Adriatic campaign of World War II

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Adriatic campaign
Part of Mediterranean and Middle East Theatre of the Second World War
Adriatic Sea in 1941, during the Nazi invasion of Yugoslavia
Date7 April 1939 – 15 May 1945
Result Allied victory

 United Kingdom

 Yugoslavia (in 1941)
Yugoslav Partisans (from 1941)
 Free France
Albanian partisans
(from 8 September 1943)
 New Zealand
 South Africa
 Italy (until 8 September 1943)
 Salò Republic (from September 1943)
 Independent State of Croatia
Slovene collaborationists
Albania Albania
(until 1944)
Commanders and leaders

The Adriatic campaign of World War II was a minor naval campaign fought during World War II between the Greek, Yugoslavian and Italian navies, the Kriegsmarine, and the Mediterranean squadrons of the United Kingdom, France, and the Yugoslav Partisan naval forces. Considered a somewhat insignificant part of the naval warfare in World War II, it nonetheless saw interesting developments, given the specificity of the Dalmatian coastline.

Prelude – Italian invasion of Albania[edit]

On 7 April 1939, Mussolini's troops occupied Albania, overthrew King Zog, and annexed the country to the Italian Empire. Naval operations in the Adriatic consisted mostly of transport organisation through the ports of Taranto, as well as coastal bombardment in support of the landings on the Albanian coast. The Italian naval forces involved in the invasion of Albania included the battleships Giulio Cesare and Conte di Cavour, three heavy cruisers, three light cruisers, nine destroyers, fourteen torpedo boats, one minelayer, ten auxiliary ships and nine transport ships.[1] The ships were divided into four groups, which carried out landings at Vlore, Durres, Sarande and Shengjin.[1]

When Italy entered World War II, on 10 June 1940, the Italian Navy's main naval bases in the Adriatic Sea were Venice, Brindisi, and Pola. The northern Adriatic was under the jurisdiction of the Northern Adriatic Autonomous Naval Command, headquartered in Venice and commanded by Vice Admiral Ferdinando of Savoy (replaced by Admiral Emilio Brenta shortly before the armistice with the Allies); the southern Adriatic was under the jurisdiction of the Southern Adriatic Naval Command, headquartered in Brindisi and commanded by Admiral Luigi Spalice. Vice Admiral Vittorio Tur was the naval commander of Albania, with headquarters in Durres. Naval commands also existed in Pola (home of the Italian Navy's submarine school) and Lussino.

Italian naval forces in the Adriatic, at the outbreak of the war, included the destroyers Carlo Mirabello and Augusto Riboty and the 7th Torpedo Boat Squadron (Angelo Bassini, Nicola Fabrizi, Enrico Cosenz and Giacomo Medici) in Brindisi, the 15th Torpedo Boat Squadron (Palestro, Confienza, San Martino and Solferino) in Venice, the gunboat Ernesto Giovannini in Pola, the 2nd MAS Squadron (four boats) in Pola, the 3rd MAS Squadron (two boats) in Brindisi, and several minelayers (the relatively shallow waters of the Adriatic Sea were particularly favourable for mine warfare). Seven submarines were based in Brindisi: Balilla, Domenico Millelire, Enrico Toti, and Antonio Sciesa (belonging to the 40th Submarine Squadron), Brin (of the 42nd Squadron), Anfitrite (44th Squadron) and Ondina (48th Squadron).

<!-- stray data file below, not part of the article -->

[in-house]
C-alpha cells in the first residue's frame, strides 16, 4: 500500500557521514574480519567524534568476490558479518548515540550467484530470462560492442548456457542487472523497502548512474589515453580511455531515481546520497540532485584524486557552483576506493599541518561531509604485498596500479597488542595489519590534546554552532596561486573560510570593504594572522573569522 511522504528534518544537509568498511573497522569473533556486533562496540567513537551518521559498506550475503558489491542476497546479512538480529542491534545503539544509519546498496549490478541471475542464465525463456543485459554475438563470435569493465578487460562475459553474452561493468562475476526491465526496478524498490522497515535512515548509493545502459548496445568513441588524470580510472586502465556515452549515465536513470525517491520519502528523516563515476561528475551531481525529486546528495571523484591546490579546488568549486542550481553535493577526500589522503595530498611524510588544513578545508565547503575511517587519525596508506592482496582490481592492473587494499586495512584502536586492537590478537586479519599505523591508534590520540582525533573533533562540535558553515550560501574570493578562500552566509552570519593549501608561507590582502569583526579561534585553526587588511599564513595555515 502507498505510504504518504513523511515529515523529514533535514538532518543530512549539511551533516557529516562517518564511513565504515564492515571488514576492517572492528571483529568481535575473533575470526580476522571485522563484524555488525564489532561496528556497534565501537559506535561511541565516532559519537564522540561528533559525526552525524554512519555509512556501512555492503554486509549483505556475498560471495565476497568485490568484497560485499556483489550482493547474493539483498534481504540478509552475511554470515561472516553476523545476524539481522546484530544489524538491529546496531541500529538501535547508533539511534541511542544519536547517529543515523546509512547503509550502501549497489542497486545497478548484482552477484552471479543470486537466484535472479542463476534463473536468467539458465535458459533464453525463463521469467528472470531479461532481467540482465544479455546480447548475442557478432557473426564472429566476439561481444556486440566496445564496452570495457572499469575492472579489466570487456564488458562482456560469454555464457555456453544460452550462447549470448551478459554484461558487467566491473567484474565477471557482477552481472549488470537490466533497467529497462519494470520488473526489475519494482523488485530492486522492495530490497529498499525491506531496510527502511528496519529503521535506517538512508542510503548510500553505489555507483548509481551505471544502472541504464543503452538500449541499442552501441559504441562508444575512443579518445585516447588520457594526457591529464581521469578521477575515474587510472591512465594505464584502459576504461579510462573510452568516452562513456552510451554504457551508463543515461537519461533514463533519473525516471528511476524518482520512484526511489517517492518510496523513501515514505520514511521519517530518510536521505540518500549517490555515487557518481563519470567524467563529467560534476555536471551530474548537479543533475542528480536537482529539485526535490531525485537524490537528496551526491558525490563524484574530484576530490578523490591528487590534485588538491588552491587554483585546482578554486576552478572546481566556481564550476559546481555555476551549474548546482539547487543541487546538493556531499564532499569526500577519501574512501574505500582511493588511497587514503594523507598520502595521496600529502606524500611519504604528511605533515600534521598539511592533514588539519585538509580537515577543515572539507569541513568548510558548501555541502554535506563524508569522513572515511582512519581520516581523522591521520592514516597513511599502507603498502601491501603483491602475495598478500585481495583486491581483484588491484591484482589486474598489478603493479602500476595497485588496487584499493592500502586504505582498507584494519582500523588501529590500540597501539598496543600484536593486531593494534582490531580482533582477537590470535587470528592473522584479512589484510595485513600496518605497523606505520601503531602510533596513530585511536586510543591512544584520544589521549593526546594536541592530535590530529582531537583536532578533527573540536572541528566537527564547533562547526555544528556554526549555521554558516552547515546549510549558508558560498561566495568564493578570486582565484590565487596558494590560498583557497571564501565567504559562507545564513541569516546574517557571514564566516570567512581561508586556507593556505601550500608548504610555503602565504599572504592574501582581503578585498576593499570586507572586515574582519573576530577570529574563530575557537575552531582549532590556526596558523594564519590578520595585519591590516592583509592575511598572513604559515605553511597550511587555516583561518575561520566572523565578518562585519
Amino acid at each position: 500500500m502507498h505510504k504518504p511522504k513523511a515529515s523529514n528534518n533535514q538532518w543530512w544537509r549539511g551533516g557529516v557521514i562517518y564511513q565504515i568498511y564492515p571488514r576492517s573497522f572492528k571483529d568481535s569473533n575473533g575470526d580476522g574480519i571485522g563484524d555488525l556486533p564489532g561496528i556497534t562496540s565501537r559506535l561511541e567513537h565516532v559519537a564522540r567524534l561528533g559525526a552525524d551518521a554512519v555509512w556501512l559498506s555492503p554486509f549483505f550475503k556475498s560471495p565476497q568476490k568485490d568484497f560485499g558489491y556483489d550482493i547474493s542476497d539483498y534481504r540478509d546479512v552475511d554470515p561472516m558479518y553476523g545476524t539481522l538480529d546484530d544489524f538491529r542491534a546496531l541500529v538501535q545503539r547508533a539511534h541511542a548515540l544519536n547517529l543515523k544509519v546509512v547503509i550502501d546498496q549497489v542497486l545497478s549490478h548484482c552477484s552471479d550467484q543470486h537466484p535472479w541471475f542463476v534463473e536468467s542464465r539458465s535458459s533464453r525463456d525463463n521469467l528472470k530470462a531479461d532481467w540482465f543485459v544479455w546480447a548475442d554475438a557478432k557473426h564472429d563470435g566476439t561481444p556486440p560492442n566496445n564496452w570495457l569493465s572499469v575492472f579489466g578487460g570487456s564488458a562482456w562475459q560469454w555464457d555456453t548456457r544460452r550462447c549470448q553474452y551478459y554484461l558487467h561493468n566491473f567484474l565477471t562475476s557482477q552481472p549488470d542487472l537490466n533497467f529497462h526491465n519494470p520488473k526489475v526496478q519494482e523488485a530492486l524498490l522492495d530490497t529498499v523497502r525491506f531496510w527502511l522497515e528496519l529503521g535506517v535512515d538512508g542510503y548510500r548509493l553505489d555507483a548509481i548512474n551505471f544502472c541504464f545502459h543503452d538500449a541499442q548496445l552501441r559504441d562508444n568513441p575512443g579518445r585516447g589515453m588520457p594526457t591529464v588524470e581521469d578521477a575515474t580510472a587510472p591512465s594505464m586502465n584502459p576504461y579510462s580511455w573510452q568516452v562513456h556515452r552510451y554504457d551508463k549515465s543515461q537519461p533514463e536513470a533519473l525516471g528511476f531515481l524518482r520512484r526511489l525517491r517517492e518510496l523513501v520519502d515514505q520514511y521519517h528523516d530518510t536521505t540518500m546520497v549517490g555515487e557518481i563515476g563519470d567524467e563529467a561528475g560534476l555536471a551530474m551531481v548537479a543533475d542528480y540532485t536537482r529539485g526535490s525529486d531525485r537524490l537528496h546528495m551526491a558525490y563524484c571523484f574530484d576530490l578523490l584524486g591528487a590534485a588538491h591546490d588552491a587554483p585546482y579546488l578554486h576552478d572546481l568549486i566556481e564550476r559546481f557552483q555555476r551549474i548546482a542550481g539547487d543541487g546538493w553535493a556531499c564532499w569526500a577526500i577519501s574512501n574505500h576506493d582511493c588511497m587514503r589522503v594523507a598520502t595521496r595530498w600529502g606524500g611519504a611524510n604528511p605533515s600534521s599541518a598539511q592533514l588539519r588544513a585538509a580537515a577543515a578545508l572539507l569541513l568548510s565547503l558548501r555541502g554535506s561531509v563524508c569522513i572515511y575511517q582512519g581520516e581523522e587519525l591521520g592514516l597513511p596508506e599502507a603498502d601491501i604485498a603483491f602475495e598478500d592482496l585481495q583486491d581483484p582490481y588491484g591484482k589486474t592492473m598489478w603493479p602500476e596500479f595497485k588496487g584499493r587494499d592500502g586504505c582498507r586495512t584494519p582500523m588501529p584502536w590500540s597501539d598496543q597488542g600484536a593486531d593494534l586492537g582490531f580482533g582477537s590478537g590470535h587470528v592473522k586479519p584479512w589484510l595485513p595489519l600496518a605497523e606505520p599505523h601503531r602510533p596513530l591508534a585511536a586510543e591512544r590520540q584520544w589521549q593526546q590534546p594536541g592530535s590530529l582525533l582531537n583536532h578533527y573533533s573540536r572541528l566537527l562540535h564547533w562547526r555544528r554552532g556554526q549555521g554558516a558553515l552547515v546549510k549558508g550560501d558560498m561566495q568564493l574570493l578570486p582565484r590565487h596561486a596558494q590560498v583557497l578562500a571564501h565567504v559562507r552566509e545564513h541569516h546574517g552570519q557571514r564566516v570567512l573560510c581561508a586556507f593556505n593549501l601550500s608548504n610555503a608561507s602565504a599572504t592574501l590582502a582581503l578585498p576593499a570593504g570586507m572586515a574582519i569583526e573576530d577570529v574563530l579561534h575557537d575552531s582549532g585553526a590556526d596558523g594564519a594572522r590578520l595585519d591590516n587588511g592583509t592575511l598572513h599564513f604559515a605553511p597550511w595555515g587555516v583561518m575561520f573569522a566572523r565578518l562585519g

Greco-Italian War[edit]

The Greco-Italian War lasted from 28 October 1940 to 30 April 1941 and was part of World War II. Italian forces invaded Greece and made limited gains. At the outbreak of hostilities, the Royal Hellenic Navy was composed of the old cruiser Georgios Averof, 10 destroyers (four old Thiria class, four relatively modern Dardo class and two new Greyhound class), several torpedo boats and six old submarines. Faced with the formidable Regia Marina, its role was primarily limited to patrol and convoy escort duties in the Aegean Sea. This was essential both for the completion of the Army's mobilization and the overall resupply of the country, the convoy routes being threatened by Italian aircraft and submarines operating from the Dodecanese Islands. Nevertheless, the Greek ships also carried out limited offensive operations against Italian shipping in the Strait of Otranto.

On the Italian side, convoy operations between Italy and Albania were under the responsibility of the High Command for Traffic with Albania (Comando Superiore Traffico Albania, Maritrafalba), established in Valona on 5 October 1940 and initially held by Captain Romolo Polacchini.[2] Maritrafalba's forces included two elderly Mirabello-class destroyers, eleven equally old torpedo boats (belonging to the Palestro, Curtatone, Sirtori, Generali and La Masa classes), four more modern Spica-class torpedo boats of the 12th Torpedo Boat Squadron, four auxiliary cruisers and four MAS of the 13th MAS Squadron.[2] The main Italian supply routes were from Brindisi to Valona and from Bari to Durres.